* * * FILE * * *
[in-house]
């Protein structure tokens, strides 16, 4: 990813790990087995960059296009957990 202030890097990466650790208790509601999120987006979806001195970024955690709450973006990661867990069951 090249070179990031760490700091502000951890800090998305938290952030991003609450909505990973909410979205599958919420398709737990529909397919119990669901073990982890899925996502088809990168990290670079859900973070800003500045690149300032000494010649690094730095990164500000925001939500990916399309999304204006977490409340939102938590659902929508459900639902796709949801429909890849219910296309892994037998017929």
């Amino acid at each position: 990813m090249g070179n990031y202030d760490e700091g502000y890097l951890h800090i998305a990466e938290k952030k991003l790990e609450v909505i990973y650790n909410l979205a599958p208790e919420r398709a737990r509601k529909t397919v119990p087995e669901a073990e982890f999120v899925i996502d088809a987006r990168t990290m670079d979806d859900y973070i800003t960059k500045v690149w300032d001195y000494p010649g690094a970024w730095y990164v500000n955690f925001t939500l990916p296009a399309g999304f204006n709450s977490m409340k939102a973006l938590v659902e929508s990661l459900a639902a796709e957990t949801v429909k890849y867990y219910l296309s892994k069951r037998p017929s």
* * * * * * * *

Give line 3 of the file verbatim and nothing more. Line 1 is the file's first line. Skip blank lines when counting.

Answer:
């Amino acid at each position: 990813m090249g070179n990031y202030d760490e700091g502000y890097l951890h800090i998305a990466e938290k952030k991003l790990e609450v909505i990973y650790n909410l979205a599958p208790e919420r398709a737990r509601k529909t397919v119990p087995e669901a073990e982890f999120v899925i996502d088809a987006r990168t990290m670079d979806d859900y973070i800003t960059k500045v690149w300032d001195y000494p010649g690094a970024w730095y990164v500000n955690f925001t939500l990916p296009a399309g999304f204006n709450s977490m409340k939102a973006l938590v659902e929508s990661l459900a639902a796709e957990t949801v429909k890849y867990y219910l296309s892994k069951r037998p017929s």